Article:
francium

francium

[fran-see-uhm]
noun Chemistry.
a radioactive element of the alkali metal group. Symbol: Fr; atomic number: 87.

Origin:
1945–50; after France where first identified; see -ium

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francium (ˈfrænsɪəm)
 
n
an unstable radioactive element of the alkali-metal group, occurring in minute amounts in uranium ores. Symbol: Fr; atomic no: 87; half-life of most stable isotope, 223Fr: 22 minutes; valency: 1; melting pt: 27°C; boiling pt: 677°C
 
[C20: from New Latin, from France + -ium; so-called because first found in France]

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Medical Dictionary

francium fran·ci·um (frān'sē-əm)
n.
Symbol Fr
An extremely unstable radioactive element of the alkali metals, having [approx] 19 isotopes, the most stable of which is Fr 223 with a half-life of 21 minutes. Atomic number 87; valence 1.

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Science Dictionary
francium   (frān'sē-əm)  Pronunciation Key 
Symbol Fr
An extremely unstable, radioactive element of the alkali group. It is the heaviest metal of the group. Francium occurs in nature, but less than 28.35 g (1 oz) is present in the Earth's crust at any time. It has approximately 19 isotopes, the most stable of which is Fr 223 with a half-life of 21 minutes. Atomic number 87; valence 1. See Periodic Table.
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Encyclopedia Britannica
Encyclopedia

francium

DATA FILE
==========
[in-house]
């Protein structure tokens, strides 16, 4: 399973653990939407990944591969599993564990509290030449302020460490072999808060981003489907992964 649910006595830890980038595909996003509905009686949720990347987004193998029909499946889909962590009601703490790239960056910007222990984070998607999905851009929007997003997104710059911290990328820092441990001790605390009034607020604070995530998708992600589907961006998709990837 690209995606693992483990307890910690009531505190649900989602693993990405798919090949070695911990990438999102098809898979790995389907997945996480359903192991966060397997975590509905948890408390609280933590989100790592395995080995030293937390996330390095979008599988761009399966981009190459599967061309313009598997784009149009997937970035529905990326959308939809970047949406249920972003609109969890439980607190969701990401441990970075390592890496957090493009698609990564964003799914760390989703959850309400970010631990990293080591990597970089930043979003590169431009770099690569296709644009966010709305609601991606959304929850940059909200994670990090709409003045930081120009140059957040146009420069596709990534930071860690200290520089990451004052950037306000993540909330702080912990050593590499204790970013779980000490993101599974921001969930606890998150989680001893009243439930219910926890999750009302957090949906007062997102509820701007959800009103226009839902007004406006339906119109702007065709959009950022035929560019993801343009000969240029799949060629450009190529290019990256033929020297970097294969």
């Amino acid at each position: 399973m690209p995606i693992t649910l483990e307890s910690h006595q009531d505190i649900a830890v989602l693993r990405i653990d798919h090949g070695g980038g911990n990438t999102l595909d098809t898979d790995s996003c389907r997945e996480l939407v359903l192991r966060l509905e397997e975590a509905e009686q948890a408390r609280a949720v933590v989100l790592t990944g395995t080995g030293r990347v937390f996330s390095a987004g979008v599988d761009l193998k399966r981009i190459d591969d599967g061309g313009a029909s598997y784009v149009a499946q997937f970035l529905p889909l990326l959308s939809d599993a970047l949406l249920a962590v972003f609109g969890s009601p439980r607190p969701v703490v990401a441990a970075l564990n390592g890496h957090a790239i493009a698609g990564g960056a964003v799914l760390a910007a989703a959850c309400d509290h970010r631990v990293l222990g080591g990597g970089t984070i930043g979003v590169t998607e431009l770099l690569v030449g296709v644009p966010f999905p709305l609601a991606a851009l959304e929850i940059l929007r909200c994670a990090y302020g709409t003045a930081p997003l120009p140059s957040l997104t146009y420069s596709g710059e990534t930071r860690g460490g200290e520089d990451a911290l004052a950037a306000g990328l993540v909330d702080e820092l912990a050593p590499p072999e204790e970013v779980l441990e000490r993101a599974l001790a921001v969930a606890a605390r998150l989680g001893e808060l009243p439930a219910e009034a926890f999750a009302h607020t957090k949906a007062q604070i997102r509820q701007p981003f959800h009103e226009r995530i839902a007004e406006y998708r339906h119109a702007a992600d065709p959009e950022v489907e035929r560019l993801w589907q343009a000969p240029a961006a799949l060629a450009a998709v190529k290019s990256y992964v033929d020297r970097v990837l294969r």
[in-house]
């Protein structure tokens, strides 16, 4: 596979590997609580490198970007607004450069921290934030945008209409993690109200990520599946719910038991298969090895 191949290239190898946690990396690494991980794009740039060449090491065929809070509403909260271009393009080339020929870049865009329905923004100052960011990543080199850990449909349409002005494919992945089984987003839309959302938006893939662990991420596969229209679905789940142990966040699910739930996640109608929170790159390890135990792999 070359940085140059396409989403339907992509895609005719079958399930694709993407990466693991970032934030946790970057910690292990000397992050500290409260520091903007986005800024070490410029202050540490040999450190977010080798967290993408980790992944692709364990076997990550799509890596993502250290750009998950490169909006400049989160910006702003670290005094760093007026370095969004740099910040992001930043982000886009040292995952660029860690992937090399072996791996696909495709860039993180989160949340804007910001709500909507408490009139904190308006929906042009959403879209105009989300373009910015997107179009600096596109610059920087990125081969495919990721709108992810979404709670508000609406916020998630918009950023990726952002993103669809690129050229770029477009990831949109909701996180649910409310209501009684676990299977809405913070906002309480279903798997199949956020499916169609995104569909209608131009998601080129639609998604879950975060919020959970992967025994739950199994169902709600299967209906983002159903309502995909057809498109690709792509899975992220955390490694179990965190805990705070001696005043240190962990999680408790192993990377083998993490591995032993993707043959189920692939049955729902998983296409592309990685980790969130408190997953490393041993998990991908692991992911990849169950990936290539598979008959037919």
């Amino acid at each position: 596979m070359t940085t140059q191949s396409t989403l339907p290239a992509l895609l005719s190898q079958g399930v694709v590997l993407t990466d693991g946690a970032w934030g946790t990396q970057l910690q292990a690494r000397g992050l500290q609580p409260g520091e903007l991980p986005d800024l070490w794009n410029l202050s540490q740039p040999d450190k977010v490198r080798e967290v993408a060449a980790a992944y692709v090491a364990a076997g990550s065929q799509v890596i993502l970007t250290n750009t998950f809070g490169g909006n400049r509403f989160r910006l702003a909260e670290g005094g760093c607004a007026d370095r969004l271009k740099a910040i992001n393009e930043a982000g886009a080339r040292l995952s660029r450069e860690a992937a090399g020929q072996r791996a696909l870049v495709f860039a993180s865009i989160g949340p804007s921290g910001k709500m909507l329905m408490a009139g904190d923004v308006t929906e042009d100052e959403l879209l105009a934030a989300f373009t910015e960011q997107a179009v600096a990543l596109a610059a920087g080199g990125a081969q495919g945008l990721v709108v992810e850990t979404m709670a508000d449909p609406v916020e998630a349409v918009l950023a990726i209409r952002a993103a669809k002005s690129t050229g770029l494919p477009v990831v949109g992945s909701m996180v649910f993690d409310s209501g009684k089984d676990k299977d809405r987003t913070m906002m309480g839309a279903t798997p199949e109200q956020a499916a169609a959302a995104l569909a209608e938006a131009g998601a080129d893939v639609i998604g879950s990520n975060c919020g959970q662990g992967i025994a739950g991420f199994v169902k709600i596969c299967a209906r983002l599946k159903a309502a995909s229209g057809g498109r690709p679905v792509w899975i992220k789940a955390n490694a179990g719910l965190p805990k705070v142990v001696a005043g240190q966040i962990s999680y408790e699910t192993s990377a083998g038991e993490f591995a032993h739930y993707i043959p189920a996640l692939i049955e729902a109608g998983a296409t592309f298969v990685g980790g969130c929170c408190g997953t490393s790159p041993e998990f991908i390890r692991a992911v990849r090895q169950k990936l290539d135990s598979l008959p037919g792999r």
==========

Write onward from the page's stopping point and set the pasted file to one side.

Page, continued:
heaviest chemical element of Group 1 (also called Group Ia) in the periodic table, the alkali metal group. It exists only in short-lived radioactive forms. Natural francium cannot be isolated in visible, weighable amounts, for only about 30 grams (about 1 ounce) occur at any time in the entire crust of Earth. Marguerite Perey discovered francium (1939) while studying actinium-227, which decays by negative beta decay (electron emission) to an isotope of thorium (thorium-227) and by alpha emission (about 1 percent) into an isotope of francium (francium-223) that was formerly called actinium K (AcK) and is a member of the actinium decay series. Though it is the longest-lived isotope of francium, francium-223 has a half-life of only 21 minutes. Isotopes of francium with masses between 204 and 224 have been artificially prepared, and, because natural francium cannot be concentrated, it is also prepared by neutron irradiation of radium to produce actinium, which decays to produce traces of francium. The chemistry of francium can be studied only by methods designed for trace quantities. In all respects, its observed behaviour, including the oxidation state of +1, is that to be expected of an alkali element filling a place just below cesium in the periodic table of the elements

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